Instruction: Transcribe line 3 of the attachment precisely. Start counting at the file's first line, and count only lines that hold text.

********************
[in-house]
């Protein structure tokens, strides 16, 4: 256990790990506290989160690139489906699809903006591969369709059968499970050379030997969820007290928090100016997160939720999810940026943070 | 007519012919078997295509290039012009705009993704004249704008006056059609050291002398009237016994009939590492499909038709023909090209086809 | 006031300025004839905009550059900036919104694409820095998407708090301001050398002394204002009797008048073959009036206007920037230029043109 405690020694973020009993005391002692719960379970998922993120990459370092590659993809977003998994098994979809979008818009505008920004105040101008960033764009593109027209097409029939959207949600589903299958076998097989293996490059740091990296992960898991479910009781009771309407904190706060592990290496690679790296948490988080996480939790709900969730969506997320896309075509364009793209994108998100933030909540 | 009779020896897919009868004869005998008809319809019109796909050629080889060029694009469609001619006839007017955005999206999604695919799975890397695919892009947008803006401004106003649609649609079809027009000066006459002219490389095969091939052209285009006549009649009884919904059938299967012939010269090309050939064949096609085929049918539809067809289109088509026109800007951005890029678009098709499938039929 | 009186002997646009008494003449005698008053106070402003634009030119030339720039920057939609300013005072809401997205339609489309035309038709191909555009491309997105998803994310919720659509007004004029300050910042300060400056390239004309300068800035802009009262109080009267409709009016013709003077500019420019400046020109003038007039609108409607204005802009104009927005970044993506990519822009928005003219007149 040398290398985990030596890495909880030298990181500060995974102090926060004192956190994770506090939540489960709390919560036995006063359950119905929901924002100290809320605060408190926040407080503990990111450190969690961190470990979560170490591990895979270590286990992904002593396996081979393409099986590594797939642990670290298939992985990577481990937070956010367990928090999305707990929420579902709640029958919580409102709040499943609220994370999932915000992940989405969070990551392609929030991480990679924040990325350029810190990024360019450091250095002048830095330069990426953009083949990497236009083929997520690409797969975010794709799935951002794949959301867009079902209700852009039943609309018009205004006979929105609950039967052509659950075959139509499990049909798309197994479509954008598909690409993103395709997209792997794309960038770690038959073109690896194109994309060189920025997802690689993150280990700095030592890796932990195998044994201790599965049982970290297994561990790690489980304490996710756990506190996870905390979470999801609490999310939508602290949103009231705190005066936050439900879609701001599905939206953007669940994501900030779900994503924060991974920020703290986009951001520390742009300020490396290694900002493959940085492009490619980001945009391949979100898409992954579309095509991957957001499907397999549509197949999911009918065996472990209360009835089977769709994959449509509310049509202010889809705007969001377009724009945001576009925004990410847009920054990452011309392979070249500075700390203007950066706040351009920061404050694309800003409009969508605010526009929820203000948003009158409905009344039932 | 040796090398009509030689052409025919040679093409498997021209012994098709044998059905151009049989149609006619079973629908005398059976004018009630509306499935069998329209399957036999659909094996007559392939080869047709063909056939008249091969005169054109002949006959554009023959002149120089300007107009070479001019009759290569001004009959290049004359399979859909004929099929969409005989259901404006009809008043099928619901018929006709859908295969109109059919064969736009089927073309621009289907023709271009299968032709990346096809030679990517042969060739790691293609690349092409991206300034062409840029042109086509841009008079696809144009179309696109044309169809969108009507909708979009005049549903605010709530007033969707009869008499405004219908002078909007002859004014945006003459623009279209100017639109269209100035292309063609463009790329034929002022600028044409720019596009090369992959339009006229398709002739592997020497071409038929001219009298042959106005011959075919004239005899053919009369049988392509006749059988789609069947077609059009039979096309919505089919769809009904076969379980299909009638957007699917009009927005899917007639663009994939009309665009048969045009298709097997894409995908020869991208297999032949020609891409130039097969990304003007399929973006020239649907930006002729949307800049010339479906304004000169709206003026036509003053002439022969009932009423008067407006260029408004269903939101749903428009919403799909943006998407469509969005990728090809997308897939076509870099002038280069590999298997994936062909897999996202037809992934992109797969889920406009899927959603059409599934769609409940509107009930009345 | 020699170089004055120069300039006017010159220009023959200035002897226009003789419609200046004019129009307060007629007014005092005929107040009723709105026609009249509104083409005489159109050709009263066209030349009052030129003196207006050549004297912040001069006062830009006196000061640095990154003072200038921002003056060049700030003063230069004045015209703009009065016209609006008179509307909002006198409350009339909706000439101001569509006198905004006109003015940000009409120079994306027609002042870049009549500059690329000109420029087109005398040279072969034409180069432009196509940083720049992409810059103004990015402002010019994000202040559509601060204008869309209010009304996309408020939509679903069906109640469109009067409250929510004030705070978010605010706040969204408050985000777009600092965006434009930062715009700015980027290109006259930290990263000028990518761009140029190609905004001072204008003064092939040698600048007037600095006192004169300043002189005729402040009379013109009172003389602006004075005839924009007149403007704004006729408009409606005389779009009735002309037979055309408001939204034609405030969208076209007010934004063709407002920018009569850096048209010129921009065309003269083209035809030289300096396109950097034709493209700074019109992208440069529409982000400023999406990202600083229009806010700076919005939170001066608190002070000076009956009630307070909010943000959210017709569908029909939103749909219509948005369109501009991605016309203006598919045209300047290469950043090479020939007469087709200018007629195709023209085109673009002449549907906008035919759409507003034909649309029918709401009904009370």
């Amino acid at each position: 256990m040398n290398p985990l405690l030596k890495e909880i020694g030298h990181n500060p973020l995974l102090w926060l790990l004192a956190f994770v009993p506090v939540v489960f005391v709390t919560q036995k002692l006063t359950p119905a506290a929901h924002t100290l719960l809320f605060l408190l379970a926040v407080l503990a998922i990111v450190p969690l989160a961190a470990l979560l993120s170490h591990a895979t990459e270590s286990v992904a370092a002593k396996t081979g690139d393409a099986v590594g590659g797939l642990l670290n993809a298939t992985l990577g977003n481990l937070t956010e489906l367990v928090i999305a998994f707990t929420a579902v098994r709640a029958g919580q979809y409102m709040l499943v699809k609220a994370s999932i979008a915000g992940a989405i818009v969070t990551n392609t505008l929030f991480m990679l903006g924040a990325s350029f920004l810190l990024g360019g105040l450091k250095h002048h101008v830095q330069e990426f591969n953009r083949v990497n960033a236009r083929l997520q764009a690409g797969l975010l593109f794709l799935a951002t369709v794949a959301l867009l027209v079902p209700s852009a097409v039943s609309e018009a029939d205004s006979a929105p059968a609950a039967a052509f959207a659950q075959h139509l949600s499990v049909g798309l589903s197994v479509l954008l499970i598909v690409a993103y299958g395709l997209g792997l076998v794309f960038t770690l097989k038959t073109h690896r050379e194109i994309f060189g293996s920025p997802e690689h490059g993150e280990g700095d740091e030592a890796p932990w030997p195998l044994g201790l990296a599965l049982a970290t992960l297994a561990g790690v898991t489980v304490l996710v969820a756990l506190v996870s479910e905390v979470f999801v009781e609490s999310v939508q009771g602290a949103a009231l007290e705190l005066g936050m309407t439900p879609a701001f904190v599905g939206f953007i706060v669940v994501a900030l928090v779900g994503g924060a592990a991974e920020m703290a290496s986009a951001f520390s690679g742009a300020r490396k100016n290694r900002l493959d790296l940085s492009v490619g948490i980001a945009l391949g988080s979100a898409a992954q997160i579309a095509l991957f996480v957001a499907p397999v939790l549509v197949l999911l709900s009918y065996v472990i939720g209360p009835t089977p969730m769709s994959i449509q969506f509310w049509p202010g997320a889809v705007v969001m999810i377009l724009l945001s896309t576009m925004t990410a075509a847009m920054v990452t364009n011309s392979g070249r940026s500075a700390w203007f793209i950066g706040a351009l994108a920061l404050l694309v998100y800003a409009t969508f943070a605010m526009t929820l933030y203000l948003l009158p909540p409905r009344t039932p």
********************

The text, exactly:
């Amino acid at each position: 256990m040398n290398p985990l405690l030596k890495e909880i020694g030298h990181n500060p973020l995974l102090w926060l790990l004192a956190f994770v009993p506090v939540v489960f005391v709390t919560q036995k002692l006063t359950p119905a506290a929901h924002t100290l719960l809320f605060l408190l379970a926040v407080l503990a998922i990111v450190p969690l989160a961190a470990l979560l993120s170490h591990a895979t990459e270590s286990v992904a370092a002593k396996t081979g690139d393409a099986v590594g590659g797939l642990l670290n993809a298939t992985l990577g977003n481990l937070t956010e489906l367990v928090i999305a998994f707990t929420a579902v098994r709640a029958g919580q979809y409102m709040l499943v699809k609220a994370s999932i979008a915000g992940a989405i818009v969070t990551n392609t505008l929030f991480m990679l903006g924040a990325s350029f920004l810190l990024g360019g105040l450091k250095h002048h101008v830095q330069e990426f591969n953009r083949v990497n960033a236009r083929l997520q764009a690409g797969l975010l593109f794709l799935a951002t369709v794949a959301l867009l027209v079902p209700s852009a097409v039943s609309e018009a029939d205004s006979a929105p059968a609950a039967a052509f959207a659950q075959h139509l949600s499990v049909g798309l589903s197994v479509l954008l499970i598909v690409a993103y299958g395709l997209g792997l076998v794309f960038t770690l097989k038959t073109h690896r050379e194109i994309f060189g293996s920025p997802e690689h490059g993150e280990g700095d740091e030592a890796p932990w030997p195998l044994g201790l990296a599965l049982a970290t992960l297994a561990g790690v898991t489980v304490l996710v969820a756990l506190v996870s479910e905390v979470f999801v009781e609490s999310v939508q009771g602290a949103a009231l007290e705190l005066g936050m309407t439900p879609a701001f904190v599905g939206f953007i706060v669940v994501a900030l928090v779900g994503g924060a592990a991974e920020m703290a290496s986009a951001f520390s690679g742009a300020r490396k100016n290694r900002l493959d790296l940085s492009v490619g948490i980001a945009l391949g988080s979100a898409a992954q997160i579309a095509l991957f996480v957001a499907p397999v939790l549509v197949l999911l709900s009918y065996v472990i939720g209360p009835t089977p969730m769709s994959i449509q969506f509310w049509p202010g997320a889809v705007v969001m999810i377009l724009l945001s896309t576009m925004t990410a075509a847009m920054v990452t364009n011309s392979g070249r940026s500075a700390w203007f793209i950066g706040a351009l994108a920061l404050l694309v998100y800003a409009t969508f943070a605010m526009t929820l933030y203000l948003l009158p909540p409905r009344t039932p």